Ernest Miller Hemingway was born in July 21, 1899, Oak Park, Illinois. He was an American writer and journalist. Most of his works were fiction characterized by mainly economy and understatements. Owing to his profession of being a journalist he was also an adventurous person. He did his production in the 20th century (the mid 1920s and also mid 1950s). He ventured into journalism after finishing school where he worked for The Kansas City Star. Afterwards he left for the Italian font where he became an ambulance driver during World War I. This is what led to the production of the novel A Farwell to Arms. In 1922 he married his first of four wives, Hadley Richardson. They moved to Paris where he worked as a foreign correspondent. During his stay in Paris, he was influenced by a certain community known as the ‘Lost Generation’. It comprised modernist writers and artists of the 1920s. This is what saw the publication of his first novel The Sun Also Rises in 1924. He divorced Hadley in 1927 and married Pauline Pfeiffer. After his return from covering the Spanish Civil War, he wrote For Whom the Bell Tolls as well as divorcing his second wife. In the year 1940, Martha Gellhorn became his third wife. He later left her for Mary Welsh after World War II. After the publication of The Old Man and the Sea in 1952, he went on safari to Africa. He won the Nobel Prize in Literature in 1954. In 1959 he moved to Ketchum, Idaho where he tragically ended his life in 1961. In total he published seven novels, six short story collections and two non-fiction works.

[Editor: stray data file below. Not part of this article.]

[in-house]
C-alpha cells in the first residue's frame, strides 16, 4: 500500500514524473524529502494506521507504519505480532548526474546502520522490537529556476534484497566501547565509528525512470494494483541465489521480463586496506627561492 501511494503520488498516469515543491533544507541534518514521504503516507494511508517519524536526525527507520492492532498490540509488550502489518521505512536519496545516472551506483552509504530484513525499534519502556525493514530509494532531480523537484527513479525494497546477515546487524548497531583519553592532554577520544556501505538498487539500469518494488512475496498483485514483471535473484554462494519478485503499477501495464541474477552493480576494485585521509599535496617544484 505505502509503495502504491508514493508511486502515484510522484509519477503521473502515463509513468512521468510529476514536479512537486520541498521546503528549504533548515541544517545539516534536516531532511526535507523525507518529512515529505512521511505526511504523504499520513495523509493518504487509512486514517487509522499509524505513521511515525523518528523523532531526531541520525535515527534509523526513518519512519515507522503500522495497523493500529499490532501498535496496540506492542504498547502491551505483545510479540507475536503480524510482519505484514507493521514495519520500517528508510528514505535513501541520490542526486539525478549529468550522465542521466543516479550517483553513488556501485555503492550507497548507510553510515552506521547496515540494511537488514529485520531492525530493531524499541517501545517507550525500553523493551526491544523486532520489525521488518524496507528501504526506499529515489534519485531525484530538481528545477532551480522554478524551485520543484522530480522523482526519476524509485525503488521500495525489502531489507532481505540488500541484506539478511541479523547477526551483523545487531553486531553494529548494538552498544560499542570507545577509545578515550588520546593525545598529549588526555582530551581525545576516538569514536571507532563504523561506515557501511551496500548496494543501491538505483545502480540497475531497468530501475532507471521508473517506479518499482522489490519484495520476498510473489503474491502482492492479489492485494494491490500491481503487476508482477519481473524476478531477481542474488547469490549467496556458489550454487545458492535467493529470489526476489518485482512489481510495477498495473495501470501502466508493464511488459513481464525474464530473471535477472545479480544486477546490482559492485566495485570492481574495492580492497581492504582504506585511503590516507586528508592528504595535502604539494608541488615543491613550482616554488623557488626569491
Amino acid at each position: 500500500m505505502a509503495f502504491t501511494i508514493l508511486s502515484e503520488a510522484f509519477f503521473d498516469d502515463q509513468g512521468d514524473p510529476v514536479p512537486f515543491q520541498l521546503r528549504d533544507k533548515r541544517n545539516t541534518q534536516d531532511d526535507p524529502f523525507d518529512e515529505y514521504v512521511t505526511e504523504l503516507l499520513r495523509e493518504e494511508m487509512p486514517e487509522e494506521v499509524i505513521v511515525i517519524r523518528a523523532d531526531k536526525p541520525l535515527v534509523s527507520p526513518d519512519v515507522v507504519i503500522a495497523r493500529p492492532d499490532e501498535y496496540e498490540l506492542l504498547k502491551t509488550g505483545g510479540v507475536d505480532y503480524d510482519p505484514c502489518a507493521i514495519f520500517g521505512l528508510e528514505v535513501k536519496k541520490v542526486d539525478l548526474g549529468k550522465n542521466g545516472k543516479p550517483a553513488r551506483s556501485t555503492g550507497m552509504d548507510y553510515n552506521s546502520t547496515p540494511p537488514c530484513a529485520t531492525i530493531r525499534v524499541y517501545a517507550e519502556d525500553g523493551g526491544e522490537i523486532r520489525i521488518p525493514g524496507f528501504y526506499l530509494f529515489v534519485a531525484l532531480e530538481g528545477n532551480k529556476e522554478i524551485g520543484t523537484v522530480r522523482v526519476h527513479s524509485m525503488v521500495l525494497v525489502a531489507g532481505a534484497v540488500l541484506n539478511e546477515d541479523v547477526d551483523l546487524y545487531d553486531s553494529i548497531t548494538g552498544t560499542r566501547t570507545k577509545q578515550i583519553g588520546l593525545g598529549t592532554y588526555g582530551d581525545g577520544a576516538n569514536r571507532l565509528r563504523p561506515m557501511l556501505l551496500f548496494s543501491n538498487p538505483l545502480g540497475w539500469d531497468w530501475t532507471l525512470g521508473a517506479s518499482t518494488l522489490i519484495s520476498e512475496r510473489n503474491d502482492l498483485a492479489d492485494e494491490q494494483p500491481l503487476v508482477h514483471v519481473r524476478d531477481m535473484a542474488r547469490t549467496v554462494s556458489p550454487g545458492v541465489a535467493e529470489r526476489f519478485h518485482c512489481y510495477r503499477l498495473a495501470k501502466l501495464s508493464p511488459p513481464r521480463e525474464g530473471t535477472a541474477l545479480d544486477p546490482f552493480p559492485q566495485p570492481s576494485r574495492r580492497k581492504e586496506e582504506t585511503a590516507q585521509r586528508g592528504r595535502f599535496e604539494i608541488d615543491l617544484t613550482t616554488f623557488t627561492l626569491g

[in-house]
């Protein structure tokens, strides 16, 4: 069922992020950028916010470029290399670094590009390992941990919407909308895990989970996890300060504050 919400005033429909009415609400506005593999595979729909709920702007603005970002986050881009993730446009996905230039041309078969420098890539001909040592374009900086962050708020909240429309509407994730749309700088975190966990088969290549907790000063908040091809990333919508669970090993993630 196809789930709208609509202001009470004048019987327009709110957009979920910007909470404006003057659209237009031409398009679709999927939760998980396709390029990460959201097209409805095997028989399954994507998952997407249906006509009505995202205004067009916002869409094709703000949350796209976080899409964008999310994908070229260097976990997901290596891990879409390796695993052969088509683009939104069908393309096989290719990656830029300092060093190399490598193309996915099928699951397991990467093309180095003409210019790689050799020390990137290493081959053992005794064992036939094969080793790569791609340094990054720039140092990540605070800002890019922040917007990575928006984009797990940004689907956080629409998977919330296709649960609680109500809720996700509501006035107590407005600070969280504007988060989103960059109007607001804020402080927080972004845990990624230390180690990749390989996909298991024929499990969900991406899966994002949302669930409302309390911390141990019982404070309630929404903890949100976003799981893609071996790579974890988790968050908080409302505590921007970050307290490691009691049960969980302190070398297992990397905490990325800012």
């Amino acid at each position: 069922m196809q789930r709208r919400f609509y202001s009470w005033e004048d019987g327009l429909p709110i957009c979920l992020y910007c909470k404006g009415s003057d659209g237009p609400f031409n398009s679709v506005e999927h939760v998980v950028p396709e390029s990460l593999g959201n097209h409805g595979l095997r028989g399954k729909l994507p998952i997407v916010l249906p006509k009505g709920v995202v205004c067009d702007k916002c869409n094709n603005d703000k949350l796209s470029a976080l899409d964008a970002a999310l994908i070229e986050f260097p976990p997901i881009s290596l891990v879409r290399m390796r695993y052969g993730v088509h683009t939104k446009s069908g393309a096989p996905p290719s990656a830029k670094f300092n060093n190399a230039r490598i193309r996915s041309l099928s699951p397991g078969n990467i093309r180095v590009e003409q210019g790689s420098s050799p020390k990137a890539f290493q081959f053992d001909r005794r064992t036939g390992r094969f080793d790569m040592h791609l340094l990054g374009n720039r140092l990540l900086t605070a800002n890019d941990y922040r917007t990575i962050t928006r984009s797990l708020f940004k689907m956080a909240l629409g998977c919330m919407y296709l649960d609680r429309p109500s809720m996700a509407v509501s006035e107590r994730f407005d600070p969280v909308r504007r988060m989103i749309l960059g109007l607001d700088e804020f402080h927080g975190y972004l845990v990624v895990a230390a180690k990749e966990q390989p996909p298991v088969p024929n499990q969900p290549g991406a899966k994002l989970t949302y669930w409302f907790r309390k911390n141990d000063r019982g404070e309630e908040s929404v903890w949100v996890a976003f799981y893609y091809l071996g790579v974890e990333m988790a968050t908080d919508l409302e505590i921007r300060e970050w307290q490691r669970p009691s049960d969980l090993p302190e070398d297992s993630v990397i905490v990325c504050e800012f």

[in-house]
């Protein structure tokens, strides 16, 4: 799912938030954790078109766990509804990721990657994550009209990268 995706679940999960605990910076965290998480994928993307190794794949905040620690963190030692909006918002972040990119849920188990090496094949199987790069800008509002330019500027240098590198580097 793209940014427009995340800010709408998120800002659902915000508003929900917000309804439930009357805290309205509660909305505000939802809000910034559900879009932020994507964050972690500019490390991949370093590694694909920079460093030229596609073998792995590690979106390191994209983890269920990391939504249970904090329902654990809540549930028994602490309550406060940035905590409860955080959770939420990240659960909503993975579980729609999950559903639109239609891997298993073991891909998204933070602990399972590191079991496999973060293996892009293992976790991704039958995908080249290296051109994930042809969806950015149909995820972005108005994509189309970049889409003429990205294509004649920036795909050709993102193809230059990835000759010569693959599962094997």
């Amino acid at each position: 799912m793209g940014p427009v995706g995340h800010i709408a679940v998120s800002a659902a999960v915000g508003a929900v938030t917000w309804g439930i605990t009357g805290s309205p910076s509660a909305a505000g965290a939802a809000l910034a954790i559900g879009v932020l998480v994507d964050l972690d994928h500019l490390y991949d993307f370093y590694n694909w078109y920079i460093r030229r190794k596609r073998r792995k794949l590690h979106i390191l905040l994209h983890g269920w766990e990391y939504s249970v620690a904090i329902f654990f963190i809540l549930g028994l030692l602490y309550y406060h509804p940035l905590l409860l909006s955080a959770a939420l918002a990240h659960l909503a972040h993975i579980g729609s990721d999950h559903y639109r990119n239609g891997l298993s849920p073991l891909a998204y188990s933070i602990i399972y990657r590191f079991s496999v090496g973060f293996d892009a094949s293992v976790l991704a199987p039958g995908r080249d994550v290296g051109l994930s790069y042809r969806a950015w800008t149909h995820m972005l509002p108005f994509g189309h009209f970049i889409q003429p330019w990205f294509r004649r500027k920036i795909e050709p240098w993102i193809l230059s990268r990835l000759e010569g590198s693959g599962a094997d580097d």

Hills Like White Elephants is a short story written by Ernest and featured in the book, Men Without Women. It is set in a train station in the Ebro river of Spain. The day is hot and two characters one called ‘the American’ (male) and the other Jig (female) are introduced. They are drinking beer and liquor as they wait for the train to Madrid. These two are intimate with each other. During their waiting, they engage in a conversation which is not interesting and has nothing unusual just the ordinary. However it suddenly shifts and the American has somewhat of an operation which he wants Jig to undergo. Following evidence from statements like ‘it’s just to let the air in’ and ‘but I don’t want anybody but you’, it concludes that abortion is the operation. Jig is pregnant in short and the American does not seem to want the baby. This leads to a heated up argument. Finally Jig agrees to the American’s proposal after which she tries drop the topic. The American persists as he is unsure of his companion’s mental state. He has a fear of what the cost of raising that baby would be.